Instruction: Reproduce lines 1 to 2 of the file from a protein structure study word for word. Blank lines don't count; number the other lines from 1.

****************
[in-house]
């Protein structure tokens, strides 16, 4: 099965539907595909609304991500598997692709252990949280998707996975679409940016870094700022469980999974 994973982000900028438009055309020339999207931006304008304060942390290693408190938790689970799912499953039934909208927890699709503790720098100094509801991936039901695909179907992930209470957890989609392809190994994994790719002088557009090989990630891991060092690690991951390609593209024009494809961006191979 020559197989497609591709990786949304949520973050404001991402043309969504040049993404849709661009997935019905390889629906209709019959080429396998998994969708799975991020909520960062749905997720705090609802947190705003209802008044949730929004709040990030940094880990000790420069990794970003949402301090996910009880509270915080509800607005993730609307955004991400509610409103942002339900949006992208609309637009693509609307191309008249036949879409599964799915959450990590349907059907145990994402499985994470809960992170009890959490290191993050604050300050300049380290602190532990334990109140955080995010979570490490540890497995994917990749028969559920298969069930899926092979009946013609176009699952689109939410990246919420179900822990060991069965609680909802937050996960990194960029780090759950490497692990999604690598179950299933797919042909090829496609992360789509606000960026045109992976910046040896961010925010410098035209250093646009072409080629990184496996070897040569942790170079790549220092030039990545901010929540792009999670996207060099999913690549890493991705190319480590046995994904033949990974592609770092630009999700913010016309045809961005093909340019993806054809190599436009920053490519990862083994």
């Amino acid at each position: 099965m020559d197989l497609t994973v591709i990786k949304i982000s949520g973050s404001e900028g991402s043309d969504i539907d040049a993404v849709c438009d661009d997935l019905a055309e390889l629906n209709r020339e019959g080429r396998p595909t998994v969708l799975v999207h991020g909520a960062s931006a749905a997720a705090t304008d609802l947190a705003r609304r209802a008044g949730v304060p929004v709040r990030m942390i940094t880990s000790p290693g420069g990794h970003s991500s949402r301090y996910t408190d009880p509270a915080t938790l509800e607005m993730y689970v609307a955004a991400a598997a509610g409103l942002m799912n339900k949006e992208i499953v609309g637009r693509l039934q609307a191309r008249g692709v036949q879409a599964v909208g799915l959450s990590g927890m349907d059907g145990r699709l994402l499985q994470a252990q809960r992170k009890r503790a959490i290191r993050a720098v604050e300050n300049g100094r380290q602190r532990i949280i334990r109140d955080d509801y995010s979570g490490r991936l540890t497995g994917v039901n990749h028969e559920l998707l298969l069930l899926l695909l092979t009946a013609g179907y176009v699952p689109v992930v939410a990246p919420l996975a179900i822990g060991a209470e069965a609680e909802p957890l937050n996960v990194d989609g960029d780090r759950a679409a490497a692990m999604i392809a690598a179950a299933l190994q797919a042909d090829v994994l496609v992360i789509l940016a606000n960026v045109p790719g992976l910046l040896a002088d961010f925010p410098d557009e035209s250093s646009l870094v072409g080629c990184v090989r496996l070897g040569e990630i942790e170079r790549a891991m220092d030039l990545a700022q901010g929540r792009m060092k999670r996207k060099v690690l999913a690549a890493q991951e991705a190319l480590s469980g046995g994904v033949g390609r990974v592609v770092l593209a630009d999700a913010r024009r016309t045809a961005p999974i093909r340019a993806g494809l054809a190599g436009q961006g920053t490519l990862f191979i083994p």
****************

[in-house]
């Protein structure tokens, strides 16, 4: 099965539907595909609304991500598997692709252990949280998707996975679409940016870094700022469980999974 994973982000900028438009055309020339999207931006304008304060942390290693408190938790689970799912499953039934909208927890699709503790720098100094509801991936039901695909179907992930209470957890989609392809190994994994790719002088557009090989990630891991060092690690991951390609593209024009494809961006191979 020559197989497609591709990786949304949520973050404001991402043309969504040049993404849709661009997935019905390889629906209709019959080429396998998994969708799975991020909520960062749905997720705090609802947190705003209802008044949730929004709040990030940094880990000790420069990794970003949402301090996910009880509270915080509800607005993730609307955004991400509610409103942002339900949006992208609309637009693509609307191309008249036949879409599964799915959450990590349907059907145990994402499985994470809960992170009890959490290191993050604050300050300049380290602190532990334990109140955080995010979570490490540890497995994917990749028969559920298969069930899926092979009946013609176009699952689109939410990246919420179900822990060991069965609680909802937050996960990194960029780090759950490497692990999604690598179950299933797919042909090829496609992360789509606000960026045109992976910046040896961010925010410098035209250093646009072409080629990184496996070897040569942790170079790549220092030039990545901010929540792009999670996207060099999913690549890493991705190319480590046995994904033949990974592609770092630009999700913010016309045809961005093909340019993806054809190599436009920053490519990862083994």